I really like amusement parks, but I especially like abandoned ones. Glen Echo Park outside of Washington D.C. is over 100 years old. Originally built as one of the Chatauqua Institutes in the late 1800's, it quickly became the regions amusement park, eventually closing in 1968. The NationalPark service took over the property and it has been a park ever since. The park is now an art and cultural hub hosting classes in some of the buildings and large events in the restored Spanish Ballroom. The rides are closed but you can still walk the grounds decades after the sounds of laughing children and vendors hawking 'hot dogs, cotton candy!" have gone.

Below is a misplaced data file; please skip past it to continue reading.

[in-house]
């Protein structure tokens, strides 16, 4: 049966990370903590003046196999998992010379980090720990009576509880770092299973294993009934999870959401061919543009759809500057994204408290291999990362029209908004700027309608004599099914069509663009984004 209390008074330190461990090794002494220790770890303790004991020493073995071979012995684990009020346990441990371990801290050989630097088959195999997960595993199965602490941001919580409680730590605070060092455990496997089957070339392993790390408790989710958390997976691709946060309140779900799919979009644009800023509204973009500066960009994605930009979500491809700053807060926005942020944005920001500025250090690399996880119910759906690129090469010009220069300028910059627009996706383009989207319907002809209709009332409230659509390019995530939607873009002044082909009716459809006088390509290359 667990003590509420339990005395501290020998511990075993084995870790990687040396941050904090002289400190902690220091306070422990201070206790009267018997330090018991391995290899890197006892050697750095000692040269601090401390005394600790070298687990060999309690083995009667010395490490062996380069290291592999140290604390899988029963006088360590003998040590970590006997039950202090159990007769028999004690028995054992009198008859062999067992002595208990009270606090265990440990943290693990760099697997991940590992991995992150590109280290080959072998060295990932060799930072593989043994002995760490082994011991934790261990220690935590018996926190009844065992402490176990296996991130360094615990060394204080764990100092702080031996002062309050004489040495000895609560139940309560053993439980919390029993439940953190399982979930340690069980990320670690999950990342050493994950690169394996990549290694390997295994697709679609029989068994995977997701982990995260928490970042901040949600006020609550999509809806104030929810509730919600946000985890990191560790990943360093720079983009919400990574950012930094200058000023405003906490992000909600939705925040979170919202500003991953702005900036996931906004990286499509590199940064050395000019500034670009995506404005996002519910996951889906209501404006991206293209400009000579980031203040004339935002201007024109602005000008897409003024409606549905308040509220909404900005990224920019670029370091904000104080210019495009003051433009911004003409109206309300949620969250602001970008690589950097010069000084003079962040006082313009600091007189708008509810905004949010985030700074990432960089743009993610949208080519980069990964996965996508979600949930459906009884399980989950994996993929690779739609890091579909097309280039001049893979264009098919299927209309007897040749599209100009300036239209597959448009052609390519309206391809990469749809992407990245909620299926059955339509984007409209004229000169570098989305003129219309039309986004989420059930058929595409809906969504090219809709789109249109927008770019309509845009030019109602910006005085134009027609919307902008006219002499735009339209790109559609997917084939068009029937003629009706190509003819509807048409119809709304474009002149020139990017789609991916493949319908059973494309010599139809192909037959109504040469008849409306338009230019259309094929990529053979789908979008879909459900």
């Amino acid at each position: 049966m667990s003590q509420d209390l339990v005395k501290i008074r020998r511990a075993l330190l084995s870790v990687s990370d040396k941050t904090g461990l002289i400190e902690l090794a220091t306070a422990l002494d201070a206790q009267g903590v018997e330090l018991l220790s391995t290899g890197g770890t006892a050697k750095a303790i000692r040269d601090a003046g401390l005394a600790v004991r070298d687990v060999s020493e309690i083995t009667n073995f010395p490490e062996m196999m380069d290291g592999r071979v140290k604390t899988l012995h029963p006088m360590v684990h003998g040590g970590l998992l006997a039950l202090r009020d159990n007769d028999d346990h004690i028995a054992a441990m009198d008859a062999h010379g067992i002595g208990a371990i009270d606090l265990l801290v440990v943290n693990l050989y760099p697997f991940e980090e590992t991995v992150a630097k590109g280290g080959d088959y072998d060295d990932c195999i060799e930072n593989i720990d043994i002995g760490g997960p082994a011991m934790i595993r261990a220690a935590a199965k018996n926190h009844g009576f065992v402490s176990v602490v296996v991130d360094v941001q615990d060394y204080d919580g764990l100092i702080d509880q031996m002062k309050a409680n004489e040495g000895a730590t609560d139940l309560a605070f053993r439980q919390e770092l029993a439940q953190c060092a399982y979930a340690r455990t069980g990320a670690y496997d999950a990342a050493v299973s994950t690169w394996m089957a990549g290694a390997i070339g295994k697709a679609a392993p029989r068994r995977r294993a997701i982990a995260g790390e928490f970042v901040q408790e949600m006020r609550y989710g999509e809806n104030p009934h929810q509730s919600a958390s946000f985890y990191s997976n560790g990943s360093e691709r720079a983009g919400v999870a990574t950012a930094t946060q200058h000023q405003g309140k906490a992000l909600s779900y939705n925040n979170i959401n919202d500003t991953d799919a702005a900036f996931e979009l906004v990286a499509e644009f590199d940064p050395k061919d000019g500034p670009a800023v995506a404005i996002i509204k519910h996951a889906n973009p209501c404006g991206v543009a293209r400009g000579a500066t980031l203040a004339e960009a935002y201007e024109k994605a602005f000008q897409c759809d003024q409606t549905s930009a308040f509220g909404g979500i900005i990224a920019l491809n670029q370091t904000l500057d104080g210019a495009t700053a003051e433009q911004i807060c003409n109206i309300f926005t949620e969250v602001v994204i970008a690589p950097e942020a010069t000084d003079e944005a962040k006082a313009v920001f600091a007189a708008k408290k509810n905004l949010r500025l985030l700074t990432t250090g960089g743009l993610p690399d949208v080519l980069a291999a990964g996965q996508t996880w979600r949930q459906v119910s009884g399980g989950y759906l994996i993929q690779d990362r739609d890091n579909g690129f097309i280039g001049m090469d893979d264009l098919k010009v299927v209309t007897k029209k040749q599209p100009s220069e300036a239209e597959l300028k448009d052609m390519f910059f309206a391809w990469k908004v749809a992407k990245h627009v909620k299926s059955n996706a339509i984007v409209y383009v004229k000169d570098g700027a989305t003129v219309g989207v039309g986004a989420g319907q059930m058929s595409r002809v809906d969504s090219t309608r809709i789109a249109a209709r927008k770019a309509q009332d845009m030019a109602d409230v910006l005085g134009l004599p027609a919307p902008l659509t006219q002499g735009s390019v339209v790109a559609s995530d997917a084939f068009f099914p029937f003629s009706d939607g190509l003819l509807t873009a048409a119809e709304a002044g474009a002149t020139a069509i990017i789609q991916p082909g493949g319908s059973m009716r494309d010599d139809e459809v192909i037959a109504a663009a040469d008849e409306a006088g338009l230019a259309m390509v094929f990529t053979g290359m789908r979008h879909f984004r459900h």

I was fortunate enough to have been there years ago before a major rehab of the place. Like all abandoned spaces it was a little sad to see it well after its prime. Long before print shops were wrapping vans and trucks with printed vinyl sheets artists painted this place by dipping brushes in cans. The horses on the carousel and the murals were all a labor of love created by artists who knew their work would be seen by hundreds of thousands of people each year. The carousel has been fully restored and once again you can go listen to the music of the calliope and ride one of meticulously hand painted horses.
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